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Culture » Big Shiny Robot!

Geek Out at the Library

Browse comics for free at downtown library


Graphic novels at Salt Lake City Main Library - BRYAN YOUNG
  • Bryan Young
  • Graphic novels at Salt Lake City Main Library

We who live in Salt Lake City are fortunate enough to have one of the most gorgeous library facilities in the world. Our Salt Lake City Main Library isn’t only modern and spacious, it’s also one of the best places in the state for geeks to get an affordable hit of graphic-novel goodness.

Boasting more than 9,000 volumes of comics and graphic novels—more than 15,000 when you count childrens comics and foreign-language editions—the Salt Lake City Main Library’s collection is impressive, wide-ranging and diverse. You’ll find as many classic superhero comics as you will Japanese manga or little-heard-of indie books.

Why would it be so important for a library to have a collection of comics? The answer comes from Donnae Tidwell, the librarian who has been curating the Salt Lake City Main Library graphic-novel collection for a year now. Before taking up her current post, she was a librarian and selector for several different libraries across California and Utah. “A solid graphic-novel collection is important to any library,” she says, “because not everyone reads the same way. We tend to identify libraries as a place where you find linear, text-based fiction and other information. In reality, they are places to jump from idea to idea, from frame to frame, much like reading a graphic novel.

“There is also a certain degree of visual literacy we need to function in the world, especially with how common computers and other devices are today. Reading graphic novels enhances those skills, which explains why it seems like a high percentage of us who grew up liking comic books and MAD Magazine ended up working in technology.”

Tidwell finds it hard to point to a favorite book in the collection. “That’s tough, because it depends on the day of the week and if the moon is full,” she says. “Right now, I have Angel: Barbary Coast at home, because I’m in a Victorian/steampunk mood after reading the first Soulless manga. In a way, it’s a good thing I can’t decide, because my job is to talk to the people coming into the library about what they like and guiding them to a good book to match.”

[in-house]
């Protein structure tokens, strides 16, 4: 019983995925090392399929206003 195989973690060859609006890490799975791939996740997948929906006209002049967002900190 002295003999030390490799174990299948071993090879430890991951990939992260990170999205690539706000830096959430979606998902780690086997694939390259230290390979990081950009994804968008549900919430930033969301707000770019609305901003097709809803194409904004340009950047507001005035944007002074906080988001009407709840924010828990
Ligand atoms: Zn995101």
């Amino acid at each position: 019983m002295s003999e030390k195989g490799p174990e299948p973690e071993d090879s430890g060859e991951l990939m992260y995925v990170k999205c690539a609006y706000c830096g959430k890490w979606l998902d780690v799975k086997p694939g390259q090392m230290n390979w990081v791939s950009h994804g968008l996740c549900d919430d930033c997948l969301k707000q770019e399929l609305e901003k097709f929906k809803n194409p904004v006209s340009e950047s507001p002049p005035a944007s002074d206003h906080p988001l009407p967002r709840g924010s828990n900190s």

Currently, the most widely circulated graphic novels in Salt Lake City are a varied bunch, to match the varied tastes of our citizens. Books featuring Marvel comics’ Deadpool are favorites; mainstays like Batman and Robert Kirkman’s The Walking Dead are checked out often.

A book I’d never heard of that’s high in circulation is Rice Boy. Tidwell describes it as “colorful and surreal, with a punctuation of collage. Rice Boy takes the common story of a naive boy saving the world and places it in a richly built world. Creator Evan Dahm guides the story through interesting twists and intriguing encounters to keep you reading, yet you can relate to Rice Boy’s world so well that you feel like The Hideous Child Tavern is right around the corner.” She’s convinced me it’s something I need to take a closer look at.

That’s the great thing about the library experience: You can sample anything you want and it won’t cost you a penny. You can experiment with manga, read all the great indie comics, and check out any sort of superhero, fantasy or sci-fi comic you can imagine—all under one roof. And if you’re not sure if you’d like something, librarians like Tidwell make it their business to help you find something you like.

If there’s a title you want to read but it’s not available at the library, you can always request it. “We do accept recommendations for purchasing,” Tidwell reminds us, “but I don’t buy anything just because one person asked. One thing I remind people is that I am responsible for public funds. My job is to stretch our tax dollars to be as productive as possible, while keeping a million people happy. It’s not easy, but as Salt Lake City has one of the highest circulation rates of any library in the U.S., we must be doing something right.”

If you haven’t found the nerve to make your way into a comic-book store but still want that taste of comics, there is no better resource than our downtown library.

Bryan Young is editor-in-chief of